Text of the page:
[OUTLOOK]The reasonable Mr. Rumsfeld

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[OUTLOOK]The reasonable Mr. Rumsfeld

Donald Rumsfeld, the U.S. defense secretary, is by far and away the most articulate member of the Bush administration. Even if he wants to say nothing about an issue, Mr. Rumsfeld comes across as thoughtful, warm and often amusing.
Whether he is addressing the press, troops in the field, or the friends and relatives of dead soldiers, the feeling he gives off is one of deep reassurance. Even if you disagree with what he says, he appears to be a government servant with an utter grip on reality and reason.
Mr. Rumsfeld’s sort of clarity ― that of a true believer ― is hard to challenge and overcome. After all, few people with so much power would ever be willing to admit they might be wrong about important things.
On the other hand, the U.S. defense chief has no problem confronting those who do disagree. He can mock, he can chide and he doesn’t mind reveling in it. You need but recall “the old Europe, new Europe” gambit. And he can be refreshingly blunt, saying in a memo, for instance, that America probably faces a “long, hard slog” in Iraq.
Now he’s back in South Korea, as a kind of American praetorian, offering justification for U.S. military efforts in various places around the world. And he wants Korea to have a role, slogging alongside the United States.
Mr. Rumsfeld can be persuasive. As a much younger man in his first incarnation as defense secretary for President Gerald Ford, he came to Seoul to confront President Park Chung Hee over the Korean dictator’s effort to build a nuclear weapons program.
This was in 1976, years before North Korea developed its own nuclear ambitions. Historical accounts say Mr. Rumsfeld was no less reasonable and forceful with Mr. Park in threatening to withdraw U.S. support for South Korea. Mr. Park abandoned his program to build a bomb.
Today, the United States wants Korea to deploy more troops in Iraq than President Roh Moo-hyun seems to think is politically wise. Reasonable as always, Mr. Rumsfeld says simply that every country has to make its own decision about what’s in its national interest.
Left unspoken, at least publicly, is that this goes for the United States as well, and that is causing shudders in Korea.
As America’s chief military policy maker, Mr. Rumsfeld has been issuing unsettling statements. These concern the possible repositioning of the U.S. forces that have kept the Korean Peninsula stable for 50 years. The perceived undercurrent is if the Seoul government cannot find the will to help the United States in Iraq, then America probably needs to take a close look at how its forces are arrayed in Northeast Asia.
That could seem reasonable too, but it amounts to a fair degree of arm-twisting and has resulted in a stream of anguished statements from Roh government officials about how important Korea’s alliance with the United States is. It has also uncovered a bitter fight inside Mr. Roh’s administration, which for weeks has been flip-flopping on the numbers and types of additional troops to send to Iraq.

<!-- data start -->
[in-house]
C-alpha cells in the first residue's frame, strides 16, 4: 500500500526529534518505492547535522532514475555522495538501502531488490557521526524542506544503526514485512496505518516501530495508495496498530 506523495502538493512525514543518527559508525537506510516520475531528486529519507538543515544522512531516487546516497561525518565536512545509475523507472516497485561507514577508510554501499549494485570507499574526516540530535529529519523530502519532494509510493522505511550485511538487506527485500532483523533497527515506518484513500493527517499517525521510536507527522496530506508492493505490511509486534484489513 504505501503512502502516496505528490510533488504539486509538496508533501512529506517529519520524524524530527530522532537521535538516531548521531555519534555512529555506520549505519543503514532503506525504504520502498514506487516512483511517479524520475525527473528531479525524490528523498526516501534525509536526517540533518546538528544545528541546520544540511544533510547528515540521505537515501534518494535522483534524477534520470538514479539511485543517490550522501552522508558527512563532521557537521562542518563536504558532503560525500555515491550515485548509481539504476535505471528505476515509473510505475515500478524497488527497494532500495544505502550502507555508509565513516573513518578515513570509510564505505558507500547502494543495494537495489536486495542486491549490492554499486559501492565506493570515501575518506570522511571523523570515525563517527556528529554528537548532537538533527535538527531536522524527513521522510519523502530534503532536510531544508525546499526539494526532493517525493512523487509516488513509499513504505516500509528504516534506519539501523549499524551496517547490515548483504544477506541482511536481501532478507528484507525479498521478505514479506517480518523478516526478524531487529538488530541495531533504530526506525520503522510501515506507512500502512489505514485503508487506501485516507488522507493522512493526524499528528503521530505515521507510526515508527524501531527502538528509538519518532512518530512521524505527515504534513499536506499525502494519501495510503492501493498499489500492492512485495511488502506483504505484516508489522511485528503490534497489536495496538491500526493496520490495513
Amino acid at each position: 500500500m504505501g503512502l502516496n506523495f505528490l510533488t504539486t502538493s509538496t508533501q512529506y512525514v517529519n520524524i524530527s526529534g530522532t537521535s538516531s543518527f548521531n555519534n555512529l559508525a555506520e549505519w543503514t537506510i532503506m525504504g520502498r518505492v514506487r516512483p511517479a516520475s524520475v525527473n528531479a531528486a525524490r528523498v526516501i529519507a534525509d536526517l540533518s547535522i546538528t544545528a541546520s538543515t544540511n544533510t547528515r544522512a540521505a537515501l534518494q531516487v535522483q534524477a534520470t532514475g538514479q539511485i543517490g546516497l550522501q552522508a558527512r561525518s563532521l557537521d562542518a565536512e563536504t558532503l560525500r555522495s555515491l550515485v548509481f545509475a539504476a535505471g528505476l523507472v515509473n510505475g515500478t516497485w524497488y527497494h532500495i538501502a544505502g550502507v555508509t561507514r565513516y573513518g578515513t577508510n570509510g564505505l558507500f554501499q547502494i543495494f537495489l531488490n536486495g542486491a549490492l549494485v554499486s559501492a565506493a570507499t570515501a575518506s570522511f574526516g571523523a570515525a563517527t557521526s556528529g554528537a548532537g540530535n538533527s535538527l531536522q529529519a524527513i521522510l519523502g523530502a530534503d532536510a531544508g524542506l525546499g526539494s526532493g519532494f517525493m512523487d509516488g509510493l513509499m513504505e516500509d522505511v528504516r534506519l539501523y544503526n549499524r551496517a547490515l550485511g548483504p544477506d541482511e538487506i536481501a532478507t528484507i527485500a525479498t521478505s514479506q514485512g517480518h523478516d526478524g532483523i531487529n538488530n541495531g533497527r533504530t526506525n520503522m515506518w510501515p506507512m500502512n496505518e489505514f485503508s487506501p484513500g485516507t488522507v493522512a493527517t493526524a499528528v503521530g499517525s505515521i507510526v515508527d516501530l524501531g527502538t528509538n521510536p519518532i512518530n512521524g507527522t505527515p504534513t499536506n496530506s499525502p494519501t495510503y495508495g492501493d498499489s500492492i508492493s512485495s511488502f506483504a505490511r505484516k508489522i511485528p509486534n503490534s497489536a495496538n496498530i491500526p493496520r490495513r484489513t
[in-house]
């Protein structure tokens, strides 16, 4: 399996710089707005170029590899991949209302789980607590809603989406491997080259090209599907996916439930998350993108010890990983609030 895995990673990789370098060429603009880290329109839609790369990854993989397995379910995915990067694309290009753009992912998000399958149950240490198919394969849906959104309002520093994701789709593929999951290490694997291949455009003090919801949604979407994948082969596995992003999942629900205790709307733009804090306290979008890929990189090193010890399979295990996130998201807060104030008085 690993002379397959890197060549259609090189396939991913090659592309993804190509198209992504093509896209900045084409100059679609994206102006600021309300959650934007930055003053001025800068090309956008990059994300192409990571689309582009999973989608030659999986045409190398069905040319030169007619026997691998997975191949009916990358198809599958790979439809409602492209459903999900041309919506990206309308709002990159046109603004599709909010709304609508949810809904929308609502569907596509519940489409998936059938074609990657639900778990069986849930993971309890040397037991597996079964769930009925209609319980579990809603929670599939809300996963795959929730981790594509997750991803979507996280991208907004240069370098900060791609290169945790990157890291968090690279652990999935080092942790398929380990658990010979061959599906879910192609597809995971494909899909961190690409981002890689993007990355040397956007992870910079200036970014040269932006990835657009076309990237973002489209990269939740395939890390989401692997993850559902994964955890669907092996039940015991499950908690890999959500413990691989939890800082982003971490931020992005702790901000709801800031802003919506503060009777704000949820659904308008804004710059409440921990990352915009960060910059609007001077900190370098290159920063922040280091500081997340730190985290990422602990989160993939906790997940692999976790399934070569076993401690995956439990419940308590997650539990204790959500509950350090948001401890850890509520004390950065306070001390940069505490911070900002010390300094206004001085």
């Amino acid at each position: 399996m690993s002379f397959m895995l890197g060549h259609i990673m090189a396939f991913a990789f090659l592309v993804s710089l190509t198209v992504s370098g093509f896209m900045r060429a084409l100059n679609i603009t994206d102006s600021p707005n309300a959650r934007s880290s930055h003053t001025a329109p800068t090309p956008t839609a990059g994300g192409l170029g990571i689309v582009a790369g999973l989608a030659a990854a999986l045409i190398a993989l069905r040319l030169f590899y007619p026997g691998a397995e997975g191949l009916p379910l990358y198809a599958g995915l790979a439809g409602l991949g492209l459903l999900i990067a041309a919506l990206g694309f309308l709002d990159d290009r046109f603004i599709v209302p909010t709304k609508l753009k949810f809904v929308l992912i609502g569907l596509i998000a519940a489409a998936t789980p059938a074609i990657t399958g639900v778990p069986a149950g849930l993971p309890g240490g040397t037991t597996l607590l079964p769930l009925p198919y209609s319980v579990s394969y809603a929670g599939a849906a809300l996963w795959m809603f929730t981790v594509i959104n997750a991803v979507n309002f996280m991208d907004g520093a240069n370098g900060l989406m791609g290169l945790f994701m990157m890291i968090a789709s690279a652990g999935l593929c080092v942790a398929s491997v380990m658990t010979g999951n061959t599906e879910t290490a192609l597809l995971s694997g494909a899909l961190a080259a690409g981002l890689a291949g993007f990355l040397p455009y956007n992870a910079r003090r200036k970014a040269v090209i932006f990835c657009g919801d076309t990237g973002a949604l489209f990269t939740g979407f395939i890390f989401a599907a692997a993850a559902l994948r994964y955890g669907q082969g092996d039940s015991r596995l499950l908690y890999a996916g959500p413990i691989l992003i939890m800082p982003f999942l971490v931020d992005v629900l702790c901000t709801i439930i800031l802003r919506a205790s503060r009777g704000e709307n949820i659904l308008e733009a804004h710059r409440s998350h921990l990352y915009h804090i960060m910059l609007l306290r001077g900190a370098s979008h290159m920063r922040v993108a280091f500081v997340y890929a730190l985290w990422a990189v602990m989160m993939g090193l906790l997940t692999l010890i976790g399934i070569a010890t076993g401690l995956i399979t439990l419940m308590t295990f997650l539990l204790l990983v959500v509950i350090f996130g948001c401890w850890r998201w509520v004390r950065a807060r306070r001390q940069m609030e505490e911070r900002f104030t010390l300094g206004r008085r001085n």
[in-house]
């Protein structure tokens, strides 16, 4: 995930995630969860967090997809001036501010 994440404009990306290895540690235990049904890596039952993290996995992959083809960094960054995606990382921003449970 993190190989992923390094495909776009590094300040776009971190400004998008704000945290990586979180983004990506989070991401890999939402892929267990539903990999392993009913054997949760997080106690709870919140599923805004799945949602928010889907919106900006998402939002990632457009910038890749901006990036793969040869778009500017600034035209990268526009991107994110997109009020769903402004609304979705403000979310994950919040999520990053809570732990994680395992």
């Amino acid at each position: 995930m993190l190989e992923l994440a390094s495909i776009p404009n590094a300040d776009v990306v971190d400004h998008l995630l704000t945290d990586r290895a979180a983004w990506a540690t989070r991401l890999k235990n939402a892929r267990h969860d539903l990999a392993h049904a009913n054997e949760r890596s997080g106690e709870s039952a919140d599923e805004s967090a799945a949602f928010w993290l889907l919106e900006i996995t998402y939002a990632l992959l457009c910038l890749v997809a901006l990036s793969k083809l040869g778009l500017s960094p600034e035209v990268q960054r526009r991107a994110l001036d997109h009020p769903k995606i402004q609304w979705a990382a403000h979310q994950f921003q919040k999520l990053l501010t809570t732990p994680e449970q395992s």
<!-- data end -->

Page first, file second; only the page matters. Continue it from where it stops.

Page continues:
After a series of conflicting leaks, the president issued a “guideline” late last week that put a limit of 3,000 soldiers on any new deployment and indicated the Korean forces would not be dispatched for combat purposes. This came after the defense ministry said it was looking at a 5,000-man contingent, and maybe more, geared to fight. Then following the president’s demarche, Korea’s foreign affairs minister, Yoon Young-kwan, said “no final decision” has been made about the deployment.
Yesterday, the U.S.-Korea joint statement on Mr. Rumsfeld’s talks again gave no hint about the numbers, beyond emphasizing that the defense secretary “expressed appreciation for President Roh Moo-hyun’s decision to provide additional forces to Iraq.”
The moral clarity of which Mr. Rumsfeld is fond goes like this: The United States spilled blood in Korea to keep the southern part of the peninsula free and out from under communist dominance. Americans are now spilling more blood to offer Iraqis freedom and the chance for a better life. South Korea should appreciate the situation and lend a hand.
No matter what Korean officials decide, the U.S. defense chief will sound gracious and reasonable. Still, it’s good to remember that it will be deeds, not words, that count with Mr. Rumsfeld at the moment.
At the same time, Mr. Rumsfeld should take note that America is being compared to the Roman Empire in Korea’s serious press. That was the subject of a 16-part series produced by this newspaper’s parent, the JoongAng Ilbo. The series was part exposition on the extent of U.S. power in the world and part diatribe about American dominance.
Something Mr. Rumsfeld will also no doubt take into account is the U.S. Embassy in the center of Seoul, which looks like a lot of U.S. facilities around the world. Not just the heavy gates, the high walls or razor wire that protect the Americans inside from threats, but also the scores of young police standing in rank and file behind riot shields, night and day.
It’s not a good feeling for American expatriates to see U.S. officials on the defensive as they seem to be in Korea, with the host country being forced to take so many precautions.
This is a sign that U.S. power is not universally regarded as just or benign. Koreans readily recall official U.S. backing for a long line of South Korean dictators and lukewarm support for Mr. Roh, a democratically elected leader. It’s reasonable to think Mr. Rumsfeld understands this.

* The writer is the editor of the JoongAng Daily.

by Charles D. Sherman
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